[img id=”80283″ align=”alignleft”] The Hyde Park Cooperative Society held a Board of Directors meeting Monday night to discuss the fate of the financially insolvent 55th Street grocery store, sparking a bitter debate about the supermarket’s future even as the University—which owns the Hyde Park Shopping Center—announced that it had narrowed its search for the store’s potential successor to Treasure Island Foods or Dominick’s.
“These grocers presented the strongest offers,” said Hank Webber, vice president for community and government affairs, of the University’s top grocery store candidates. “They are very interested, offered reasonable financial arrangements, and were willing to work in the current physical space.”
Though the University remains in negotiations with potential new grocers and the Co-Op’s choice to close or file for bankruptcy is to be determined, Webber said the stores in consideration were willing to invest approximately $5 million in the venture.
According to Webber, a student survey conducted last year on Hyde Park’s retail options elicited over 400 responses requesting an improved central grocery store, with similar results expressed in faculty and staff surveys.
The Co-Op recently mailed over 19,600 letters to shareholders explaining the supermarket’s predicament and laying out two options resulting in either the store’s closure or bankruptcy. A ballot was also sent to all shareholders in order to gauge community opinion, though the board will ultimately make the decision about the grocery store’s future.
A 75-year Hyde Park supermarket in debilitating debt to its University landlord, the Co-Op is considering closure, which would entail the University forgiving up to $1 million in rent and also require that the U of C provides additional funding to help the store pay off its debt. The University would then choose a new grocer to inhabit the 55th Street space.
The second option would allow the Co-Op to file for bankruptcy and enable it to terminate its lease of the 47th Street former Co-Op location at a cost of $2.2 million. The rent on that location has cost the Co-Op more than $6 million per year since it closed in 2005. While this plan would leave the Co-Op intact in its current form, failure to find additional funding could result in the store’s eventual closure, endangering employees and threatening to leave Hyde Park bereft of its single major supermarket.
“The Co-op has a glorious past….There is widespread sadness, a group of well meaning people who believe bankruptcy offers the option to restore the Co-Op to its glory days. My general belief is that this is an extremely difficult path,” Webber said.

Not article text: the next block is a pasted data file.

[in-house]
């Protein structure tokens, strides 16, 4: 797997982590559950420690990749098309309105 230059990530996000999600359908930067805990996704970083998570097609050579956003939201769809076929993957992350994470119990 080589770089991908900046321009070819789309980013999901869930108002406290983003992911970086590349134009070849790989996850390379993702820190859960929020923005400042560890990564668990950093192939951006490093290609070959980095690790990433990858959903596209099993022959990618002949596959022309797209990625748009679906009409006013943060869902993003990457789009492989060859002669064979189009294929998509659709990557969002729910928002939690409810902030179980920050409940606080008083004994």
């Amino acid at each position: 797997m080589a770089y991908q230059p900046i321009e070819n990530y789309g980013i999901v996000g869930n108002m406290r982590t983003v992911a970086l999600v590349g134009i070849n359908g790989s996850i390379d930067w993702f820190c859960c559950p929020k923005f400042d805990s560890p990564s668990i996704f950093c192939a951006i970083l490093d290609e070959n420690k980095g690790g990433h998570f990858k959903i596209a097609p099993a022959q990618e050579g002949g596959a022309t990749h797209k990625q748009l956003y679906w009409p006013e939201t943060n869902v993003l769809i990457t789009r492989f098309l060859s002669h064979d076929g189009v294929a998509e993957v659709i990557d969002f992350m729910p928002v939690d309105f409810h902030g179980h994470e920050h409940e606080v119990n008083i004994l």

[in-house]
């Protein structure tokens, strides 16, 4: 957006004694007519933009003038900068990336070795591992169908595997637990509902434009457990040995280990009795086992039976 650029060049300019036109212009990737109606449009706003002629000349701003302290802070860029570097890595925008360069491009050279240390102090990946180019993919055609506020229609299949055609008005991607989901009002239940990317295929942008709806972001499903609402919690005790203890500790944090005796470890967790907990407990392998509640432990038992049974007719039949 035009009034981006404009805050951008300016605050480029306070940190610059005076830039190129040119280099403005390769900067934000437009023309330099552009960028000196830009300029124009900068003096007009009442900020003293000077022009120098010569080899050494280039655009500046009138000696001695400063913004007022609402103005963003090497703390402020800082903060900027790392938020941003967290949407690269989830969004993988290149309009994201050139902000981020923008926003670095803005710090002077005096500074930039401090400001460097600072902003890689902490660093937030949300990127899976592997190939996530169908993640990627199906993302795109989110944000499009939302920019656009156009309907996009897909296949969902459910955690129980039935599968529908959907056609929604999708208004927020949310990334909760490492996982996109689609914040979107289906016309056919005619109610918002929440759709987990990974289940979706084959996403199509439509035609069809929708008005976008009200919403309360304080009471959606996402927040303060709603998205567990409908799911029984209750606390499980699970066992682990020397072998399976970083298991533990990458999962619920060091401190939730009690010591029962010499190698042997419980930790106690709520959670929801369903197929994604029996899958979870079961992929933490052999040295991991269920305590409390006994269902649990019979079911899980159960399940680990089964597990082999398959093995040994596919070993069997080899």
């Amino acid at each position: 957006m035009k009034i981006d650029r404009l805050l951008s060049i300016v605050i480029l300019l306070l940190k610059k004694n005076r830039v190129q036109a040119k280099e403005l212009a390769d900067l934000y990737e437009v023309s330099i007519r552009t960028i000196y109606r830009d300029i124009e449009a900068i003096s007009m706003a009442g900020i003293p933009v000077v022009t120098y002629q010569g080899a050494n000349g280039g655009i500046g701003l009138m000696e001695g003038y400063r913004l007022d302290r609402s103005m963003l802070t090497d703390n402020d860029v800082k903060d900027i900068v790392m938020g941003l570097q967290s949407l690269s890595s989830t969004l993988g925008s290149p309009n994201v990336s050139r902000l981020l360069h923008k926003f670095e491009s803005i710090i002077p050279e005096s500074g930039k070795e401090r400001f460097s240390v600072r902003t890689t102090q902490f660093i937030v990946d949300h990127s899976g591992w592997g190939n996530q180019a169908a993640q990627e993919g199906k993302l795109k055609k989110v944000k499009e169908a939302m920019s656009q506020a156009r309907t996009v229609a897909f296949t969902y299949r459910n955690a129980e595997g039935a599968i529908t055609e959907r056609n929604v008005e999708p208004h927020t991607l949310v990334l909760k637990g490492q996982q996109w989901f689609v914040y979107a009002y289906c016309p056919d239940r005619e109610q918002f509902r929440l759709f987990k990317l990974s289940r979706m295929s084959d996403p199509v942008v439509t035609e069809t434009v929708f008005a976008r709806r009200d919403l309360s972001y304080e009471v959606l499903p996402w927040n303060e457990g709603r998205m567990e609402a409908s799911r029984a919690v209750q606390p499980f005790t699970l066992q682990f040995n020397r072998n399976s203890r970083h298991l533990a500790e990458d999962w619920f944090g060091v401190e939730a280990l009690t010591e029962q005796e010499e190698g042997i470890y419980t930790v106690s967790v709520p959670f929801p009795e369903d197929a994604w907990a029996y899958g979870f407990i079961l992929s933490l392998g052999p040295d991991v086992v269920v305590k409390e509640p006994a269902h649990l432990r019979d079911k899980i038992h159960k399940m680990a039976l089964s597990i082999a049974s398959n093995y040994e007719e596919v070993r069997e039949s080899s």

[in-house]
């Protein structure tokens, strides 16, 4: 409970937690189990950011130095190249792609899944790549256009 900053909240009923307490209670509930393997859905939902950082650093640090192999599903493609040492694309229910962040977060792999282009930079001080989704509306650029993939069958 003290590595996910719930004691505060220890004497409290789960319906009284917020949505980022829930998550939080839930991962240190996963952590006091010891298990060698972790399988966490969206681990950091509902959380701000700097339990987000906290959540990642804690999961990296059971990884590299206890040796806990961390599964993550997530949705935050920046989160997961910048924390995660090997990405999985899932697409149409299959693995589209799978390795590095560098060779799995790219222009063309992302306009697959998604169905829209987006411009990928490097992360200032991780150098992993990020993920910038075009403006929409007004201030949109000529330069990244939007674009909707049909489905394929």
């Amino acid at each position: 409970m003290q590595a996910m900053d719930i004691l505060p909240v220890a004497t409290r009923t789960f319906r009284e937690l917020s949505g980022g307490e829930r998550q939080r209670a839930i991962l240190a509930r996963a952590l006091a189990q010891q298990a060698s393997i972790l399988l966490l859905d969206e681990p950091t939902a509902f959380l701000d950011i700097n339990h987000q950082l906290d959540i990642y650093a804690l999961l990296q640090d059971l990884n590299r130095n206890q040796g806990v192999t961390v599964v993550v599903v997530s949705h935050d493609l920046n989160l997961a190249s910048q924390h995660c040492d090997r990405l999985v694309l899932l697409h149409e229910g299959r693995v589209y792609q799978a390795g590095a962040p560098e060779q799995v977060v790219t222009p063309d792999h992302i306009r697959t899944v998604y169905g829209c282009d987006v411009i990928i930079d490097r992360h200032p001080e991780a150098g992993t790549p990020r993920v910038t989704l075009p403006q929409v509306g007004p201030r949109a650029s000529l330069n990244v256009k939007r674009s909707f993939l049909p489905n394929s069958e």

A discussion of this difficult path took place Monday night between Co-Op board members and roughly 20 dedicated community members well versed in the complexities of the Co-Op’s business options.
“It’s been a challenging couple of weeks” said Bruce Brandon, a board member. “It affects everyone here, but especially the employees. It’s a really unstable time. Morale is somewhat of an issue.”
The board remains split on the issue of whether to accept closure or bankruptcy, though an informal poll conducted among board members resulted in a 6–3 vote for accepting the University’s closure proposal.
But community input, as expressed Monday night and at a recent town hall meeting, seemed to regard the store’s closure as a sacrifice of a community institution and a concession to a self-serving University, which had previously not disclosed potential choices for a new store.
“To struggle and go down in flames is a more moral decision,” said one board member to loud applause from the audience.
Yet on the subject of public sentiment, Webber noted that “it’s important to understand that there are tens of hundreds of members, and 300 or 400 at these meetings.”
Joel Reisner, a representative of the University in negotiations with the Co-Op, rose toward the end of the meeting to disclose the University’s choice of potential new grocers and to defend the University’s stance.
“This isn’t just an issue of the Co-Op succeeding or failing,” said Reisner. “If this store goes dark, what happens to the rest of the merchants in this quintessentially grocery-anchored shopping market? What happens to the rest of the merchants in Hyde Park? The University is very focused on improving retail conditions and making life better for all members.”
“You have to give us the fact that we’ve been major supporters of the Co-Op. We have conceded hundreds of thousands of dollars, we have been very supportive of the board,” added Reisner.
Addressing complaints that the closure option would leave current employees in the cold, Reisner said that the potential grocers had agreed to interview all employees to see if they would make a good fit for the new store. He emphasized that, under new grocer control, employees would end up at a higher pay level and likely receive better benefits.
James Poueymirou, board president, characterized the Co-Op’s negotiations with the University as honest and fair. “Mike [Lowenthal, a Co-Op board member] and I in our direct negotiations have found the University to be straightforward, honest, and fair, and the discussions cordial. I might add generous, as no one else has shown up on our doorstep offering $4 million. But some members of the board see the University as an 800-pound gorilla.”